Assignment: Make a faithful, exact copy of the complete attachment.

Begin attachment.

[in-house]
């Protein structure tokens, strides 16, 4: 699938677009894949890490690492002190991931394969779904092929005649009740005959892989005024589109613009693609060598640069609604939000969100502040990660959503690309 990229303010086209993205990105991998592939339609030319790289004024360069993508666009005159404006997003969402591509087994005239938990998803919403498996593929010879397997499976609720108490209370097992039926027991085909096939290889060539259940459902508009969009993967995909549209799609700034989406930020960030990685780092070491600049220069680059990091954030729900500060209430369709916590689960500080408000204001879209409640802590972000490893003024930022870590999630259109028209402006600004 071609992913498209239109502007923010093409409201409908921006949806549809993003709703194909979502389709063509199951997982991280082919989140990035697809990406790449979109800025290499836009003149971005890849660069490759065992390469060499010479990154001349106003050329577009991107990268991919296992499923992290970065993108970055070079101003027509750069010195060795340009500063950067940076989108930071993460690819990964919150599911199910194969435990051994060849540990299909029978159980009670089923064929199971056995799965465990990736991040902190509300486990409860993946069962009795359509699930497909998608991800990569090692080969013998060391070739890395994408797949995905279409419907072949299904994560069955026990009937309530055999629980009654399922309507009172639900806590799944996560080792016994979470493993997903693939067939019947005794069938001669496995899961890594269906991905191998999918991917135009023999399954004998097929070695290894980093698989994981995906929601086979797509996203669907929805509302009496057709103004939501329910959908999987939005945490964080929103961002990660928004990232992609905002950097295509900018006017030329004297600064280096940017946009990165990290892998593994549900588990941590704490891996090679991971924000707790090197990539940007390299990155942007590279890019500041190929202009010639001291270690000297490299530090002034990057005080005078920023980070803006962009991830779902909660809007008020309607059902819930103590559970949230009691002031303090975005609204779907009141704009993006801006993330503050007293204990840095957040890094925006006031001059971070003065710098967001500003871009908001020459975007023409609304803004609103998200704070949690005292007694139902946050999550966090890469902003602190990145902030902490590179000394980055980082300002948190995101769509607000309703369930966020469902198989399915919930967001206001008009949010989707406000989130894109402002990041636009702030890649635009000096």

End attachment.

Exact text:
[in-house]
């Protein structure tokens, strides 16, 4: 699938677009894949890490690492002190991931394969779904092929005649009740005959892989005024589109613009693609060598640069609604939000969100502040990660959503690309 990229303010086209993205990105991998592939339609030319790289004024360069993508666009005159404006997003969402591509087994005239938990998803919403498996593929010879397997499976609720108490209370097992039926027991085909096939290889060539259940459902508009969009993967995909549209799609700034989406930020960030990685780092070491600049220069680059990091954030729900500060209430369709916590689960500080408000204001879209409640802590972000490893003024930022870590999630259109028209402006600004 071609992913498209239109502007923010093409409201409908921006949806549809993003709703194909979502389709063509199951997982991280082919989140990035697809990406790449979109800025290499836009003149971005890849660069490759065992390469060499010479990154001349106003050329577009991107990268991919296992499923992290970065993108970055070079101003027509750069010195060795340009500063950067940076989108930071993460690819990964919150599911199910194969435990051994060849540990299909029978159980009670089923064929199971056995799965465990990736991040902190509300486990409860993946069962009795359509699930497909998608991800990569090692080969013998060391070739890395994408797949995905279409419907072949299904994560069955026990009937309530055999629980009654399922309507009172639900806590799944996560080792016994979470493993997903693939067939019947005794069938001669496995899961890594269906991905191998999918991917135009023999399954004998097929070695290894980093698989994981995906929601086979797509996203669907929805509302009496057709103004939501329910959908999987939005945490964080929103961002990660928004990232992609905002950097295509900018006017030329004297600064280096940017946009990165990290892998593994549900588990941590704490891996090679991971924000707790090197990539940007390299990155942007590279890019500041190929202009010639001291270690000297490299530090002034990057005080005078920023980070803006962009991830779902909660809007008020309607059902819930103590559970949230009691002031303090975005609204779907009141704009993006801006993330503050007293204990840095957040890094925006006031001059971070003065710098967001500003871009908001020459975007023409609304803004609103998200704070949690005292007694139902946050999550966090890469902003602190990145902030902490590179000394980055980082300002948190995101769509607000309703369930966020469902198989399915919930967001206001008009949010989707406000989130894109402002990041636009702030890649635009000096």